Stress is one of the most common causes of ill health today. It impacts both the mind and body,and can lead to long-term complications if left unchecked. However, if you know how to prevent it and deal with it properly, stress can be a problem of the past.
Born with a natural talent and now a Reiki Master, Martin Field is the master of destressing having journeyed from being a carpenter in Jersey, UK to learning from Reiki and Buddhist masters all throughout Asia.
I recently caught up with the “healing carpenter” to ask him about his tips to combat stress and delve into his fascinating story.
Marty, you often work with people who are highly stressed. What are your top three tips for them?
The most important thing is to have a morning routine. I’d recommend keeping your eyes closed when you wake up in the morning then scanning your body starting from your toes and up to your head. Ask yourself questions like, “how am I feeling today?” and “what do I want to achieve today?” Meditate on your answers for 5 to 10 minutes, taking in deep breaths and welcoming the day with gratitude. Then, drink some water at room temperature as it will infuse straight into your body to start your metabolism and start your day!
Ok, great. So let’s say that I’ve started my morning by scanning my body, from my toes and then up to my head, one part at the time. What else should I be doing?
Once you’ve done that, do some simple breathing exercises in between like the “kalibata,” which is a stomach breathing exercise. This picks up your energy levels, centres your mind and pushes out negativity. You should breathe in and out through your nose all day. If you focus on your nose, you will notice that one side is always more open than the other. Naturally, your right nostril is open during the day, while your left is open at night If your left nostril is open during the day, you will feel slightly tired.
And then you can try the reclining Buddha by lying on one side and supporting your head with your hand to really feel your energy pick up.
And what's your third tip?
Reduce your intake of coffee and alcohol… and in general, just eat healthier. Stay away from red meat, and make sure that you eat lots of fruits and veggies. Just by doing this, you will feel more positive towards the planet and yourself.
Tiny changes count. There’s no need to take big steps at first. Take tiny steps. Baby steps.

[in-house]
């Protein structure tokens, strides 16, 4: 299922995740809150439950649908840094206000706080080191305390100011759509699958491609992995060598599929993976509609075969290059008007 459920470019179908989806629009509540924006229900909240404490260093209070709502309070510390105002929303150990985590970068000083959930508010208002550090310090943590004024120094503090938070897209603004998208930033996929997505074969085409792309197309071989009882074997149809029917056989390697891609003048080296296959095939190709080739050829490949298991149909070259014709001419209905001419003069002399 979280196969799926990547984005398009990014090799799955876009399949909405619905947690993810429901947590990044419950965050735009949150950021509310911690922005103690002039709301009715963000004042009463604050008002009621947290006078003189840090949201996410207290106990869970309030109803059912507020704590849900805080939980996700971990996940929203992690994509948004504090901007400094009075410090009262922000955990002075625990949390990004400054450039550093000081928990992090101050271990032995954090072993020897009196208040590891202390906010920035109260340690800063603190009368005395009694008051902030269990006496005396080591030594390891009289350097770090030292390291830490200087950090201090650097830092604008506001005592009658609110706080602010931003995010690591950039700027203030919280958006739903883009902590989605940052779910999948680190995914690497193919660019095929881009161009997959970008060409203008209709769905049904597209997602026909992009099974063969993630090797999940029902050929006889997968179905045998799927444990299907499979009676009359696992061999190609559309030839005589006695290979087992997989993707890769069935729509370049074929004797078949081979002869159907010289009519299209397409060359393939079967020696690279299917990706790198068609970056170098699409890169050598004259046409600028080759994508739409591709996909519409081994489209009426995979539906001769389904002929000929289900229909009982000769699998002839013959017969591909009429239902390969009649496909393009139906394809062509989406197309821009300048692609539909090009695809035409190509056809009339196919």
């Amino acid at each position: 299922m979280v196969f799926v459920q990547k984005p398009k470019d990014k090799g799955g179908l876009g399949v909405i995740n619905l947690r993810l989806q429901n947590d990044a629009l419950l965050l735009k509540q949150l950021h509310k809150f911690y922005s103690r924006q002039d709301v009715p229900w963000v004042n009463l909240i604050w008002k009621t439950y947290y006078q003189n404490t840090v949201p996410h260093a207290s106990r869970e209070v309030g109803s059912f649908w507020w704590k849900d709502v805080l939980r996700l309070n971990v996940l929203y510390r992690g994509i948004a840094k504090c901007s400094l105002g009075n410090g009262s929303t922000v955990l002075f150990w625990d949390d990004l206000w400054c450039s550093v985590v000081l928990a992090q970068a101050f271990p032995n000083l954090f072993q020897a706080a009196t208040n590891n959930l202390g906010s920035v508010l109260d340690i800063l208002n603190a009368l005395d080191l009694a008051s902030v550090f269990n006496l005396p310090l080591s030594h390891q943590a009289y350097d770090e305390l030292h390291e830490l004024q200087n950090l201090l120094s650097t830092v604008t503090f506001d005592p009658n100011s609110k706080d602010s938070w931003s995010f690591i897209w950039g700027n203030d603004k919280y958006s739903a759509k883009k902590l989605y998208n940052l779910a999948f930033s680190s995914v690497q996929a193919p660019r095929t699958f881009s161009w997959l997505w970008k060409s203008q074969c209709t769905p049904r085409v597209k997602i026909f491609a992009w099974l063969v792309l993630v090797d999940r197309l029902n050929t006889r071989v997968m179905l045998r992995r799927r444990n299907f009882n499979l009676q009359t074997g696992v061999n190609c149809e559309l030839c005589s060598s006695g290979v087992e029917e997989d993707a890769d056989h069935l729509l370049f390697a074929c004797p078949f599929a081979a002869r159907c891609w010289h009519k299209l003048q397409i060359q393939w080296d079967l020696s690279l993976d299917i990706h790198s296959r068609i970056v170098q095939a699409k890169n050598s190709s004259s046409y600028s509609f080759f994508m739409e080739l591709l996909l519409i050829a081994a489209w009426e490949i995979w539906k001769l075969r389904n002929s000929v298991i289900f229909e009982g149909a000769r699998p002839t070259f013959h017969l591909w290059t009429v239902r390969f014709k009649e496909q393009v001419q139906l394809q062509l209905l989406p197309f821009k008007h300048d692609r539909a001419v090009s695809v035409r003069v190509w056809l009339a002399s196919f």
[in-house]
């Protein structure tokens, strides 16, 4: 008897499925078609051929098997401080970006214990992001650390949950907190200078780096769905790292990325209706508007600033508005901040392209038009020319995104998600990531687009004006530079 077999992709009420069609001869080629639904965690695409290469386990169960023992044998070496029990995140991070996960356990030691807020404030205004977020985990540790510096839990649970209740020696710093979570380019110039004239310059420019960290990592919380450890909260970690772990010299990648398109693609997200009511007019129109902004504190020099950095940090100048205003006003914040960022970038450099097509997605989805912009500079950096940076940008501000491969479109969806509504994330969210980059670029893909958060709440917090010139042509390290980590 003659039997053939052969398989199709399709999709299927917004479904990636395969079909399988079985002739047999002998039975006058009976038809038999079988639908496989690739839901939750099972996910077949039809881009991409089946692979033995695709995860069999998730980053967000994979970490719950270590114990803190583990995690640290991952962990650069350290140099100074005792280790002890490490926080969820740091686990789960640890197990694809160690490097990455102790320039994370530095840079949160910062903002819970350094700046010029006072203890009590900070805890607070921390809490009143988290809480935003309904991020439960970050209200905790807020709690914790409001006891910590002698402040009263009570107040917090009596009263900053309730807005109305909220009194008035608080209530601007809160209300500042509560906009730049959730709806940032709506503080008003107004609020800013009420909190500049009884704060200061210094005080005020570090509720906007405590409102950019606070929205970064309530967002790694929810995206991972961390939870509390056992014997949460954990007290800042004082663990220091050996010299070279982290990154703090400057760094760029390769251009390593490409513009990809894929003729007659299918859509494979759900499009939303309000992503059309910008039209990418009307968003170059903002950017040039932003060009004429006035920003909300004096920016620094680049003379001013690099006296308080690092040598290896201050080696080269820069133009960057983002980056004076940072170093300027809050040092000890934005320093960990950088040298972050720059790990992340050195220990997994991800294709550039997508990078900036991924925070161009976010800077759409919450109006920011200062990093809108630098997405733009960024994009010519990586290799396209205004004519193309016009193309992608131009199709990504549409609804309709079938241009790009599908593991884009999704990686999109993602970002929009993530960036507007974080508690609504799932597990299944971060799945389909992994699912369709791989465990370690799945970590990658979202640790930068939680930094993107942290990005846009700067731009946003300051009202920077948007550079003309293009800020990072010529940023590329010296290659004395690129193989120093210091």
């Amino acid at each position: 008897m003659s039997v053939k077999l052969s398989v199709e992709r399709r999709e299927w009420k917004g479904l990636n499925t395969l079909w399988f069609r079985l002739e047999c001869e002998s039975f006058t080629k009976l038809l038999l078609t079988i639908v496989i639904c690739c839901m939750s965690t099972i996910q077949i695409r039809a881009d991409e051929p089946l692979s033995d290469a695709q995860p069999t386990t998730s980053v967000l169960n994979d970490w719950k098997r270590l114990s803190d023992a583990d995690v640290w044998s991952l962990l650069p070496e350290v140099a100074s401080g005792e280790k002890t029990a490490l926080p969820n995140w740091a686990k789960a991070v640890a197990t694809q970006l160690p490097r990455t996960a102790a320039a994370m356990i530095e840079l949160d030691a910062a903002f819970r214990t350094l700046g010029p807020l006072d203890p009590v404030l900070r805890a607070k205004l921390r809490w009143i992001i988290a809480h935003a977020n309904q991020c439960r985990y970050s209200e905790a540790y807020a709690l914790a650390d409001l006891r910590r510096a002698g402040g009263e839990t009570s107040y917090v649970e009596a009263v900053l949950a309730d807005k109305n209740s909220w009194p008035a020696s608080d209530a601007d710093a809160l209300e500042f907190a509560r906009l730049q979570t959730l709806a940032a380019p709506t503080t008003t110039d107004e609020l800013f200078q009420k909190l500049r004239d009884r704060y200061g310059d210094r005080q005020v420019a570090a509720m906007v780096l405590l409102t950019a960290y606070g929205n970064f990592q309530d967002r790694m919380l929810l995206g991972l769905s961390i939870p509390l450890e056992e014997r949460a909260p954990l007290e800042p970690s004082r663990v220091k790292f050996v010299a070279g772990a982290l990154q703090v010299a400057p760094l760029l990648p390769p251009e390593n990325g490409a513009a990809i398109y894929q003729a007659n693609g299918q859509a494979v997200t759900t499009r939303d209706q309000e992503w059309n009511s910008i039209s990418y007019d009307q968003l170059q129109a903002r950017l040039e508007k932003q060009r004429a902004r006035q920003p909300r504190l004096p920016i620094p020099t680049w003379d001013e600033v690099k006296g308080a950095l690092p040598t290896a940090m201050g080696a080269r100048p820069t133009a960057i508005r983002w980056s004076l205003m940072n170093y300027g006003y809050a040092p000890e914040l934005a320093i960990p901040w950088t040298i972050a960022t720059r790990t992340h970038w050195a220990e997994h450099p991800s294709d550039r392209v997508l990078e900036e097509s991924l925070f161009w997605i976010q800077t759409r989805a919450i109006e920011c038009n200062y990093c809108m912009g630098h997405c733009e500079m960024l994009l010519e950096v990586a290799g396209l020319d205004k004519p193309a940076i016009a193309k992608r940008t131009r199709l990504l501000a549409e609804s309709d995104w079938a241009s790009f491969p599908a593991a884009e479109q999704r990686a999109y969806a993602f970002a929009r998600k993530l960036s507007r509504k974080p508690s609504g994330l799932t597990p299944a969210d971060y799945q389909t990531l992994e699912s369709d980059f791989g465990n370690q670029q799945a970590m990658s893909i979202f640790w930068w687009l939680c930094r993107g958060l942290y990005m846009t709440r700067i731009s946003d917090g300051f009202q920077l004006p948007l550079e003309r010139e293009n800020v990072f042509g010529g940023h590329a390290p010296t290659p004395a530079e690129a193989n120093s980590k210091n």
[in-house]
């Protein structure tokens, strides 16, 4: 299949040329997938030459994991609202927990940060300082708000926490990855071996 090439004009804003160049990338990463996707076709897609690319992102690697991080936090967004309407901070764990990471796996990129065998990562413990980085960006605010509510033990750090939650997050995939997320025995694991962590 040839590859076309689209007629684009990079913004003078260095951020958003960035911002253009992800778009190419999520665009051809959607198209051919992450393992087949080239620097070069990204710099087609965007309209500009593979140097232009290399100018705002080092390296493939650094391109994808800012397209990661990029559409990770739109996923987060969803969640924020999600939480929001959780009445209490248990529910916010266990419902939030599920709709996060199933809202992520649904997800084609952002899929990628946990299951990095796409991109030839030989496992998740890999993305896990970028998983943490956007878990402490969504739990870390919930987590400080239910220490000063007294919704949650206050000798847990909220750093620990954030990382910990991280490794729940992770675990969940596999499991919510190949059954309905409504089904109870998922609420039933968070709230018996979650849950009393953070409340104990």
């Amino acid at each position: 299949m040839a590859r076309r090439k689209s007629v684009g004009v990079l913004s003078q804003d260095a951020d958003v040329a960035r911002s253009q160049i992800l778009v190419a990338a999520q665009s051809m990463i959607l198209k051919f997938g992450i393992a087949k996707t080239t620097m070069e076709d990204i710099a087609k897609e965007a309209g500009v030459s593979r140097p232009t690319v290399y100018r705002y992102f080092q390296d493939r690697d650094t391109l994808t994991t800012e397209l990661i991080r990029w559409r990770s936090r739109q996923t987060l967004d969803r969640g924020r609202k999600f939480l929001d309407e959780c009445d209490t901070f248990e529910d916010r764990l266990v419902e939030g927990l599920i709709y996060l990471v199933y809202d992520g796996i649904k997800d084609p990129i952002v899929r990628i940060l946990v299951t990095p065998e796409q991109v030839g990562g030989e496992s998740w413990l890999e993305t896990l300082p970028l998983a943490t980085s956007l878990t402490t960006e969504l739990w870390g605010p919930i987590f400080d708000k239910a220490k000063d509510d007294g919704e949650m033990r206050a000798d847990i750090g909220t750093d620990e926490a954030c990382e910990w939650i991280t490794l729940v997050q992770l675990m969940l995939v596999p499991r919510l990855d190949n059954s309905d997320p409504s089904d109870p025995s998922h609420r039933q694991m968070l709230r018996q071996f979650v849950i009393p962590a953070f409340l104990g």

Thanks so much Marty. Great tips! One of your main passions is Reiki which you also use to help people destress. How would you describe it?
Reiki means “energy of the universe” - “rei,” means universal energy and “ki” is your life force. So in short, I help people to tap into the energy that is all around us.
How did you actually get into Reiki? Tell us about your journey.
When I was 15 years old, I discovered that I had this gift but had no one to share it with. Five years later, I moved to Jersey, met a carpenter in the bar that I was working at and started to learn carpentry. While there, I also met a lot of Reiki teachers and surfers, so I started going surfing and sharing my skill with others. People told me that I was a natural and so they started teaching me and then I practiced it on friends.
Eventually, I went to Thailand with 12 friends. We took a walk through nature and I saw a monk walking along a path. He vanished, but I followed the path which then led to a monastery. I found the Buddhist monk who was walking along the path and he accepted me in.For three months, he blew my mind with his Buddhist teachings. And that’s how I became Buddhist.
When I returned to the UK, I kept on practicing and then I went to Japan to meet a real Reiki master. It was there that I achieved my master level, before returning to work at a building company in Somerset, UK. I continued to work and practice Reiki, and travel to meet and learn from other masters in between. I also took part in several initiations, two of which were in India. And eventually, I felt that I really was a “master.”
I returned again to the UK and opened my own company while offering Reiki for free. I loved what I was doing as I was helping to improve people’s lives. So much so that I closed the company and came back to Asia.
I went to India for three months of meditation training in Rishikesh and then I started working as a Visiting Practitioner for Six Senses, which is what I’m still doing and love doing today.